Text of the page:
NASA's New Mars Image Shows Sandy 'Steps' In A Big Impact Crater

Southwest of Mars' Arabia Terra region lies a landmark called Danielson Crater, an impact crater that has existed on the planet for 'millions or billions' of years, according to NASA. At some point after the crater formed, sediment began to settle into the large hole in layers, slowly becoming cemented into place. Eons of formation and erosion have resulted in a striking landscape, one recently shared by NASA in a new image.

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Danielson Crater measures around 42 miles across, according to NASA, which says that some cemented sediment layers in the crater are more resistant to the effects of erosion than others.

The stronger layers have managed to resist erosion in ways the weaker layers couldn't, resulting in the slow formation of what appears to be 'steps' made of rock.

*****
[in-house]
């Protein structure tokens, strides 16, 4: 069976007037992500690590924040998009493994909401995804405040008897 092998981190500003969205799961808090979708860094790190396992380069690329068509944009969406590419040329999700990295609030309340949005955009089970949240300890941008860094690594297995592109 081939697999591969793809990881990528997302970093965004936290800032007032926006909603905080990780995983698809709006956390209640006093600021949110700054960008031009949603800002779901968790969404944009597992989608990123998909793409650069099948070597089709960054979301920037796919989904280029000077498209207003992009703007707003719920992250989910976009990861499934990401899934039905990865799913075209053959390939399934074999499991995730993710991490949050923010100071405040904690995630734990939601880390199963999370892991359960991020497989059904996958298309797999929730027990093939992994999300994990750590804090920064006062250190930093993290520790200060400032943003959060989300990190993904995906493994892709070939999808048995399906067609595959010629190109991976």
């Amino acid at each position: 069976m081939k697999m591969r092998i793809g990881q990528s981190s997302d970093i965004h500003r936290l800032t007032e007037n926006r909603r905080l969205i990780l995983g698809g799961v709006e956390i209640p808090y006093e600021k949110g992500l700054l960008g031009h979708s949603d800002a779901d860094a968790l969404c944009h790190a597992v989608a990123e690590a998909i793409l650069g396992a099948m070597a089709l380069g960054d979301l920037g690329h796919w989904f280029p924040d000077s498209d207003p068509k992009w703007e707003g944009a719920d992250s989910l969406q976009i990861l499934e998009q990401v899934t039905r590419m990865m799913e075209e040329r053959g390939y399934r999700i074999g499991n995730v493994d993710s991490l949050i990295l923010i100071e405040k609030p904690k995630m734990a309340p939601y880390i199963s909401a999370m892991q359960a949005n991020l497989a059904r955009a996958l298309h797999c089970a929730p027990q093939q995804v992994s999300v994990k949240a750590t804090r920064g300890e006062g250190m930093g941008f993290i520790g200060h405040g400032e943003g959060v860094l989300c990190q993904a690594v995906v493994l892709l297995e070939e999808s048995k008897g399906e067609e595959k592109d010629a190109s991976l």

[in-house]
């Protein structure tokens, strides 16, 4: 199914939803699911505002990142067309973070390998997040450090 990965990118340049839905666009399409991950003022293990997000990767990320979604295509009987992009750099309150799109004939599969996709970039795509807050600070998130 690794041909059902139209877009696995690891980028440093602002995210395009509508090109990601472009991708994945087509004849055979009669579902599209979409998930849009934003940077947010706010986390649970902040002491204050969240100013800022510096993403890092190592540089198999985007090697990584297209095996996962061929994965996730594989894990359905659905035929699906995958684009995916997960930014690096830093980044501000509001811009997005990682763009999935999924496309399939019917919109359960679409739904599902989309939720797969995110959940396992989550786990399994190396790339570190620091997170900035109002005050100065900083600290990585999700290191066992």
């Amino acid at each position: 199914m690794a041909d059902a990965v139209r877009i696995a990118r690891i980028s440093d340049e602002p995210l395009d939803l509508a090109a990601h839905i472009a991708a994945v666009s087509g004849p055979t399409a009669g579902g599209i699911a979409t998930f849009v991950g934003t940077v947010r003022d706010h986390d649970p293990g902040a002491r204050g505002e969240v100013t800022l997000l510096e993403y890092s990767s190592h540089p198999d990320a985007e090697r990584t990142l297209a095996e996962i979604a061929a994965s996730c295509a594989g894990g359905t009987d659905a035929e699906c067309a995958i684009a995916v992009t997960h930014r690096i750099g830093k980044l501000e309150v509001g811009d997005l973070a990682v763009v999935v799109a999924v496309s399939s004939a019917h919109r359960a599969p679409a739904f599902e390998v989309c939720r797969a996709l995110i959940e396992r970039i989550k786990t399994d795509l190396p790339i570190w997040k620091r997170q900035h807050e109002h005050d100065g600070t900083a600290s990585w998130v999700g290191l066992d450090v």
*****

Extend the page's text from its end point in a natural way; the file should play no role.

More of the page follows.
These steps are covered in sand that is blown across the rocky crater, covering them with a layer that appears bluer in the image above. NASA says the photo was captured by its Mars Reconnaissance Orbiter (MRO) spacecraft and that it features contrast-enhanced colors to better show the difference between rock and sand.

According to the HiRISE website, this image was captured by MRO on June 10 from an altitude of around 171 miles. Each pixel of the image represents nearly 20 inches, according to NASA, which says the image is oriented so that the upper portion is north. The new image is a stereo pair with this previously shared photo: